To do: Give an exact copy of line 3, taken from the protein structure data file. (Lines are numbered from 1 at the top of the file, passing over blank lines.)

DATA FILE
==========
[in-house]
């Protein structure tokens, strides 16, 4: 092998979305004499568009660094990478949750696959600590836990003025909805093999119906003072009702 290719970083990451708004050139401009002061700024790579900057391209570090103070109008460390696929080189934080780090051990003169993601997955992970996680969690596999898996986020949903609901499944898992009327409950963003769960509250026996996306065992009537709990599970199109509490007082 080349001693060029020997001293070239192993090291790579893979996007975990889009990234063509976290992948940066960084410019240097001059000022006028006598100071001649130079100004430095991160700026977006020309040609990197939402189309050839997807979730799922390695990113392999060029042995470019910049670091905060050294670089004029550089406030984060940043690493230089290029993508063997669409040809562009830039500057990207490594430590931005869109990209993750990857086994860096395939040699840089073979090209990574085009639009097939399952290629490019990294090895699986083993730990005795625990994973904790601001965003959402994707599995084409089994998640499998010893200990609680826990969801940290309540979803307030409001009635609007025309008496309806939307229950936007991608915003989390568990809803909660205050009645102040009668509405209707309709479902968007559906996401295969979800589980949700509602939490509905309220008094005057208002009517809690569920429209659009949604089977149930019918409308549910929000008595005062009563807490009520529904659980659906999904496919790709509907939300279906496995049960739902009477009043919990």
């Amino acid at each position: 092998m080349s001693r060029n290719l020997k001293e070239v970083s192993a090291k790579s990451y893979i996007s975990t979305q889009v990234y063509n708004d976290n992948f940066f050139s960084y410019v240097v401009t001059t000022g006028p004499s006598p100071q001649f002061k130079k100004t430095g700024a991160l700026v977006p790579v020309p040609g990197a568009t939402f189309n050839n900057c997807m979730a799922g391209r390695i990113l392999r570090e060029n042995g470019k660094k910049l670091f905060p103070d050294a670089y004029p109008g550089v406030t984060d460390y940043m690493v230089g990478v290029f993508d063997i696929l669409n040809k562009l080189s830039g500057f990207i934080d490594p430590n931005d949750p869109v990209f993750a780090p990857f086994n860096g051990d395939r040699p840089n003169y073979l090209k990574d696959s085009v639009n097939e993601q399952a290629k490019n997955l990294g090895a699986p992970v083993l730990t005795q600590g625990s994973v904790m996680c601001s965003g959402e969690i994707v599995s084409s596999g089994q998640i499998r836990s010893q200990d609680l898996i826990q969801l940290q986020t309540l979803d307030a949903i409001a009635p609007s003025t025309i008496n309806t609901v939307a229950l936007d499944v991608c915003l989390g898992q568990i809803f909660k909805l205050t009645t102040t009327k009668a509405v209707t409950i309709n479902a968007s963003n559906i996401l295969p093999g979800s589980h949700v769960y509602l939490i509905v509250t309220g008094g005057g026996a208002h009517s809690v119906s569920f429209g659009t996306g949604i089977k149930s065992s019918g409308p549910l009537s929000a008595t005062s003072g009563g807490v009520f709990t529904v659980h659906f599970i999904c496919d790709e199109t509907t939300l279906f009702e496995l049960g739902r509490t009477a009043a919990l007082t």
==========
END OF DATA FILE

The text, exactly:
């Amino acid at each position: 092998m080349s001693r060029n290719l020997k001293e070239v970083s192993a090291k790579s990451y893979i996007s975990t979305q889009v990234y063509n708004d976290n992948f940066f050139s960084y410019v240097v401009t001059t000022g006028p004499s006598p100071q001649f002061k130079k100004t430095g700024a991160l700026v977006p790579v020309p040609g990197a568009t939402f189309n050839n900057c997807m979730a799922g391209r390695i990113l392999r570090e060029n042995g470019k660094k910049l670091f905060p103070d050294a670089y004029p109008g550089v406030t984060d460390y940043m690493v230089g990478v290029f993508d063997i696929l669409n040809k562009l080189s830039g500057f990207i934080d490594p430590n931005d949750p869109v990209f993750a780090p990857f086994n860096g051990d395939r040699p840089n003169y073979l090209k990574d696959s085009v639009n097939e993601q399952a290629k490019n997955l990294g090895a699986p992970v083993l730990t005795q600590g625990s994973v904790m996680c601001s965003g959402e969690i994707v599995s084409s596999g089994q998640i499998r836990s010893q200990d609680l898996i826990q969801l940290q986020t309540l979803d307030a949903i409001a009635p609007s003025t025309i008496n309806t609901v939307a229950l936007d499944v991608c915003l989390g898992q568990i809803f909660k909805l205050t009645t102040t009327k009668a509405v209707t409950i309709n479902a968007s963003n559906i996401l295969p093999g979800s589980h949700v769960y509602l939490i509905v509250t309220g008094g005057g026996a208002h009517s809690v119906s569920f429209g659009t996306g949604i089977k149930s065992s019918g409308p549910l009537s929000a008595t005062s003072g009563g807490v009520f709990t529904v659980h659906f599970i999904c496919d790709e199109t509907t939300l279906f009702e496995l049960g739902r509490t009477a009043a919990l007082t």